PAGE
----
In this world of mobile dependency, marketers have the perfect opportunity to capitalize on the value of delivering personalized experiences.  Yet the challenge of knowing when and how to act is often a major barrier to adopting a more personalized approach.
One company that has caught my attention – and my wife’s wallet – is the Bay Area startup, Stitch Fix, which claims to be ‘the first fashion retailer to blend expert styling, proprietary technology and unique product to deliver a shopping experience that is truly personalized for you.’  Essentially, you fill out a style sheet, and they have a stylist select five items which are delivered to your doorstep.  Then you simply buy the ones you like.  As my wife continues to remind me, working moms... Read more

Car and Truck Makers Need to Emphasize Their Vehicles Are Digitally Safe

Posted by Neal Leavitt on September 29th, 2014 at 3:09 pm

Watch any NFL game on Sunday, Monday, Thursday, and you’ll see a bevy of commercials espousing that a given car or truck model is sleek, rough, tough, cool, fuel efficient, family-friendly, sporty, ad nauseum. Adjectives like these are music to a car/truck marketer’s ears.
What you don’t see or hear very often is that hackers continue to pose a threat to all sorts of vehicle models – and even smart charging stations for electronic vehicles (EV) may be vulnerable to hacking. Granted, there haven’t been any major security breakdowns and security professionals say that auto manufacturers are making inroads in improving software security. In fact, Andrew Brown, chief technologist for Delphi Automotive said recently that “quite honestly, the vehicles, systems and components today are quite robust and resistant to cyber-security threats. But that doesn’t mean it’s 100%.”
Added Ed Adams, a security expert:
“There’s an awful lot of code throughout the entire supply chain, not just with the auto manufacturers, but with the infotainment systems and applications like Sirius and Harmon. The fact of life is that software is flawed.”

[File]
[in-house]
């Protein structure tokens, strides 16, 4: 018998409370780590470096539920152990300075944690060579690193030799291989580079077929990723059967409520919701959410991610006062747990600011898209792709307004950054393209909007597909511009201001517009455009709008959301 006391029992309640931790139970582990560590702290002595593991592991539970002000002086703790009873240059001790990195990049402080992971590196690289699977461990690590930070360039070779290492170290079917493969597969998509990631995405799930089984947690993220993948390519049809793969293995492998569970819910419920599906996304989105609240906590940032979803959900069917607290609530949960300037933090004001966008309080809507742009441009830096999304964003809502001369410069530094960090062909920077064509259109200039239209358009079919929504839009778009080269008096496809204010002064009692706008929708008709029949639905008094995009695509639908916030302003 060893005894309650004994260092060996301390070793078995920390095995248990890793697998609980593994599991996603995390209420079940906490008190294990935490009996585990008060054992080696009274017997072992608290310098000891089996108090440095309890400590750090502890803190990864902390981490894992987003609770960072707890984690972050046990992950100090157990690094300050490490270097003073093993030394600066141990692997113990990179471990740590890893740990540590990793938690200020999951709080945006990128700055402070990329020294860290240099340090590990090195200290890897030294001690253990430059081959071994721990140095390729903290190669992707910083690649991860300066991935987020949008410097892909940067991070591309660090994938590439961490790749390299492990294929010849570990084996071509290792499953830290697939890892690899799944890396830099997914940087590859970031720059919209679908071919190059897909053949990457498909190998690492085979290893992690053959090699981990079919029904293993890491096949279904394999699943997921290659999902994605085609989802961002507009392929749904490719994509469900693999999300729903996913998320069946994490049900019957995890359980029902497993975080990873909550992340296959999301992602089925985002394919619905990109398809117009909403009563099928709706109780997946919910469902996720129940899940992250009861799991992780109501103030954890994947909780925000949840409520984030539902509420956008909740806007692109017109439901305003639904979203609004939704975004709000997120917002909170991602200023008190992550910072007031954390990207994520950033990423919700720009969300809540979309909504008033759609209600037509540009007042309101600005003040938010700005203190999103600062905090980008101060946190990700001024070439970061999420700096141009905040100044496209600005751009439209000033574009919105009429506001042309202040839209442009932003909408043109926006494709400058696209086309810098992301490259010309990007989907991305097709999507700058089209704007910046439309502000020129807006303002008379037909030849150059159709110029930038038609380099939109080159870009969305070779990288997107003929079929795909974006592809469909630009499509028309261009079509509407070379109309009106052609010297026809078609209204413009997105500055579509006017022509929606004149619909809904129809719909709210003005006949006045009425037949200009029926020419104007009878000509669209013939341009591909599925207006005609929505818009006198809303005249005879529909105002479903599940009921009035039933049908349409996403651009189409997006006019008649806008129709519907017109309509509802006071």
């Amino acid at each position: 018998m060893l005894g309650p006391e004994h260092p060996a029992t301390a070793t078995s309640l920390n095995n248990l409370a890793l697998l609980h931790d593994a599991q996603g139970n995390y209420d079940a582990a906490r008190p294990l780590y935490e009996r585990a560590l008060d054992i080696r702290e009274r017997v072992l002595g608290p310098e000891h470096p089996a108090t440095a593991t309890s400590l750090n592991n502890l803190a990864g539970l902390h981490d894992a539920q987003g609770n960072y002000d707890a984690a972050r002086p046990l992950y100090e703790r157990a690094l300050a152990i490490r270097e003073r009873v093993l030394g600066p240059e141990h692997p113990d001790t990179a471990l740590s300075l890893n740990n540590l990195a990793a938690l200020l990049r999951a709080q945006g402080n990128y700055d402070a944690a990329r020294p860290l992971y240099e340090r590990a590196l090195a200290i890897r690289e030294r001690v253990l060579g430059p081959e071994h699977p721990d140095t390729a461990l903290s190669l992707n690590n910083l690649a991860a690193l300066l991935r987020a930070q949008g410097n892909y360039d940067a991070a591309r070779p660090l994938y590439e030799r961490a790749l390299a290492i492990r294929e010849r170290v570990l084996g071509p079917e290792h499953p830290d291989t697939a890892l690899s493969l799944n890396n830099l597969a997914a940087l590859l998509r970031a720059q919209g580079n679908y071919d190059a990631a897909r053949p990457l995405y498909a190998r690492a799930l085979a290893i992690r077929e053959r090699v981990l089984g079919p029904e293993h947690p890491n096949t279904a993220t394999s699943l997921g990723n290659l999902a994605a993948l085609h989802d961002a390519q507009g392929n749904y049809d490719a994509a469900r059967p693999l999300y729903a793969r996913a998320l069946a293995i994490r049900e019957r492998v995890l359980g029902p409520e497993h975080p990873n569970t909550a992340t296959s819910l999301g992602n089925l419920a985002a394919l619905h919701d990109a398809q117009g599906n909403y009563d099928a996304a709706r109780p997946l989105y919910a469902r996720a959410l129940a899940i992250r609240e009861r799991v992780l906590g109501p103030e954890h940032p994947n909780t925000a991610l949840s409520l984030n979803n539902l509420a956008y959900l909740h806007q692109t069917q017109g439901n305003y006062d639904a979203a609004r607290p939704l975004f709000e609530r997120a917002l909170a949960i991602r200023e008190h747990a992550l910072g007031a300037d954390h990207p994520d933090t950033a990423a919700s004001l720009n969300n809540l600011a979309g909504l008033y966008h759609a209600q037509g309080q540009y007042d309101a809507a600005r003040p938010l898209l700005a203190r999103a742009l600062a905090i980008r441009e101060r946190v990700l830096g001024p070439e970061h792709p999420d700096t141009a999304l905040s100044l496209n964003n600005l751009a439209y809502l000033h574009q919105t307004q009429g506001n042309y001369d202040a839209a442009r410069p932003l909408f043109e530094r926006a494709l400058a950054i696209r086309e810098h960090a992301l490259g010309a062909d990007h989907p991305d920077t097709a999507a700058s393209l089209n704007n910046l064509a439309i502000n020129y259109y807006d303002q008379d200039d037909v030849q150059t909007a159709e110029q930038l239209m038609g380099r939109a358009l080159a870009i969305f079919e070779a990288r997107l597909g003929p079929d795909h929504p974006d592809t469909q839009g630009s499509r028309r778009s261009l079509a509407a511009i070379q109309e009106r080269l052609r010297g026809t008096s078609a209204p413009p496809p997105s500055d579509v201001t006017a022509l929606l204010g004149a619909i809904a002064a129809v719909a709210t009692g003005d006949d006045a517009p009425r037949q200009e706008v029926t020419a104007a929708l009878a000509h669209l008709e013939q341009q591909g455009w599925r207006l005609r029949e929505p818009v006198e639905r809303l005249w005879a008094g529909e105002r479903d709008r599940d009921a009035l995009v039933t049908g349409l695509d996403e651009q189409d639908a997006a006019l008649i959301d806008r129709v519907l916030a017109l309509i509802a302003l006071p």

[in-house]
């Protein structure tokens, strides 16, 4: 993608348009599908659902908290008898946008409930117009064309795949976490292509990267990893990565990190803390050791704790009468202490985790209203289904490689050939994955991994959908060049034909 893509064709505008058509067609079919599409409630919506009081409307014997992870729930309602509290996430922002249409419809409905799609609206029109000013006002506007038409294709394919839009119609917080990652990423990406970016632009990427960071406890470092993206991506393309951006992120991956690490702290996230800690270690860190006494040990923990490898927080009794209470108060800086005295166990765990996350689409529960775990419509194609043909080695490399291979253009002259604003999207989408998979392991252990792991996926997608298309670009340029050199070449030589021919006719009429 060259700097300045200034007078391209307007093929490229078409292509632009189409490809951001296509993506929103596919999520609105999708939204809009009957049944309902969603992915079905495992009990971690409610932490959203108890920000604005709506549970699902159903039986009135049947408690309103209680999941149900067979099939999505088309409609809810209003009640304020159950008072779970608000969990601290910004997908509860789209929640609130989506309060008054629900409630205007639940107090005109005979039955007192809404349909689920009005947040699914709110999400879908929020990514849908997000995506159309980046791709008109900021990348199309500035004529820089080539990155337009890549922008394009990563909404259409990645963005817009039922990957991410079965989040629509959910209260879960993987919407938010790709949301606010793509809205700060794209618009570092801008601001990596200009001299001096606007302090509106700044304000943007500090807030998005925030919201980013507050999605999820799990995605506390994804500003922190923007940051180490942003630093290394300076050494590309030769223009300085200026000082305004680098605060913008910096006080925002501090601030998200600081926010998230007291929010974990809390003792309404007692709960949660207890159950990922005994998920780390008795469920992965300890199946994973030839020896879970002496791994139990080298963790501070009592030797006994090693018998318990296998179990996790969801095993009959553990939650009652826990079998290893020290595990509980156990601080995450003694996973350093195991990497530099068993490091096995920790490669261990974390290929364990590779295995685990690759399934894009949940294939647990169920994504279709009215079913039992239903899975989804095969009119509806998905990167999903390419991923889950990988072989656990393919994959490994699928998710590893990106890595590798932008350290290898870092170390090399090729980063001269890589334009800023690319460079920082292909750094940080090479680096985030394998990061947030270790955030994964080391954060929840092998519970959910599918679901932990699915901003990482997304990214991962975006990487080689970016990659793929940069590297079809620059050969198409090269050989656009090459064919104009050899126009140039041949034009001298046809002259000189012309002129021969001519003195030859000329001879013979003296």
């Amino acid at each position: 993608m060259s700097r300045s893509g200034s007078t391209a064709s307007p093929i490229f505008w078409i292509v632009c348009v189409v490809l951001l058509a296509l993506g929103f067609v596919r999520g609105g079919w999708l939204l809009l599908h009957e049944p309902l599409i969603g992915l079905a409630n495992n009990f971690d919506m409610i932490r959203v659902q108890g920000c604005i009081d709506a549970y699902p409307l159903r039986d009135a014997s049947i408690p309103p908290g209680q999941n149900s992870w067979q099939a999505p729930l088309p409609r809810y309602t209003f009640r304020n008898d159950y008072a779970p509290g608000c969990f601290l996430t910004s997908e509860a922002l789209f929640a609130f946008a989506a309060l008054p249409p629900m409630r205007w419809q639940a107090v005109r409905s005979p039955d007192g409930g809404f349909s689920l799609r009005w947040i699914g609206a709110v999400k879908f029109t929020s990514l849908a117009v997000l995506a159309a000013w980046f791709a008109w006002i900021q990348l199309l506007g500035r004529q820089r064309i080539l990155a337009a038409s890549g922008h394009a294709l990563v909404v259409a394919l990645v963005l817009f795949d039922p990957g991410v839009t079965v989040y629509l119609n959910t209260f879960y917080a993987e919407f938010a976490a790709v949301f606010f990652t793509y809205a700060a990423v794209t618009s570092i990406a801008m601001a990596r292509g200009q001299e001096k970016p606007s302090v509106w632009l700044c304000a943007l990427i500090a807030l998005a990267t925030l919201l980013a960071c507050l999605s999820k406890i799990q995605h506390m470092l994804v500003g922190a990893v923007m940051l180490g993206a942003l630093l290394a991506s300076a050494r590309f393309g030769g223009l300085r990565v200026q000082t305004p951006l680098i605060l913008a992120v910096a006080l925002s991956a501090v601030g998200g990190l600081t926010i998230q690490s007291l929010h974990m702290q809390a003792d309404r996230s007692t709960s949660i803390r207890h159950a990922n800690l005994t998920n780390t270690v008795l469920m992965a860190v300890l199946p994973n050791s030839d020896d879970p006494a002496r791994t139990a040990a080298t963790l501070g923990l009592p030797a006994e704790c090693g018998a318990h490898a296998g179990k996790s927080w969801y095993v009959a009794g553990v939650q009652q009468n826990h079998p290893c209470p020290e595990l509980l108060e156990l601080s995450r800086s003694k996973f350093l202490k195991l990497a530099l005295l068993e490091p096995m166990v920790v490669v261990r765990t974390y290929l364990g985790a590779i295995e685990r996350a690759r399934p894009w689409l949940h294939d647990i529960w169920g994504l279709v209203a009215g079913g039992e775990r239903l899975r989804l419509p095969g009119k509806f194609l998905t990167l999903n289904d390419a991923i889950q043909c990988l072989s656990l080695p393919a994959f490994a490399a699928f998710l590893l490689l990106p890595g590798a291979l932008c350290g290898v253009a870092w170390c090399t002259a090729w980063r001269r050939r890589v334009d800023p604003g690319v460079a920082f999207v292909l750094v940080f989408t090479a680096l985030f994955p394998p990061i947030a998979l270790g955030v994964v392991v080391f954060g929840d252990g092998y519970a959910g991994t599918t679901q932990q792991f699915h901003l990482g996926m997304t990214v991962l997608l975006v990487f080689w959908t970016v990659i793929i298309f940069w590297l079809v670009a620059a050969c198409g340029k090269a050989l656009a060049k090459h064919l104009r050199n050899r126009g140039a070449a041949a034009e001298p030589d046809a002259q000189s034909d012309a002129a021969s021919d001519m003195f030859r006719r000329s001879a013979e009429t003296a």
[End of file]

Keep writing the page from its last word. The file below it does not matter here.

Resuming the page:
Cheryl Dancey Balough and Richard C. Balough, co-founders of Chicago-based Balough Law Offices, LLC, said today’s cars have dozens of electrical control... Read more

5 Reasons Your Marketing Is Failing

Posted by Morgan Sims on September 4th, 2014 at 12:10 pm

A good marketing program is an important part of what drives a business to succeed. Developed correctly, your marketing program can help ensure you attract the right customers and keep them happy or years to come. But when a marketing program is done poorly, not only will it not attract customers – it can wind up driving them away.
Marketing guru Seth Godin defined marketing pretty succinctly: "Marketing is a contest for people's attention." If you understand the contest rules and follow them throughout your campaign, you can do well – really well. Unfortunately, all too often marketing departments miss significant opportunities by a few common mistakes. Learn to recognize and avoid these errors and you'll already be way ahead of much of your competition:
1. You're selling too much.
One of the most common mistakes companies make in their marketing campaigns is selling too hard. It's true – your marketing program should be focused on promoting your product or service. But nobody likes to be inundated with "hard-sell" sales tactics. The most effective marketing programs sell gently, through a process that begins with gaining the customer's trust and evolves over time, helping them see you as an ally that can help solve... Read more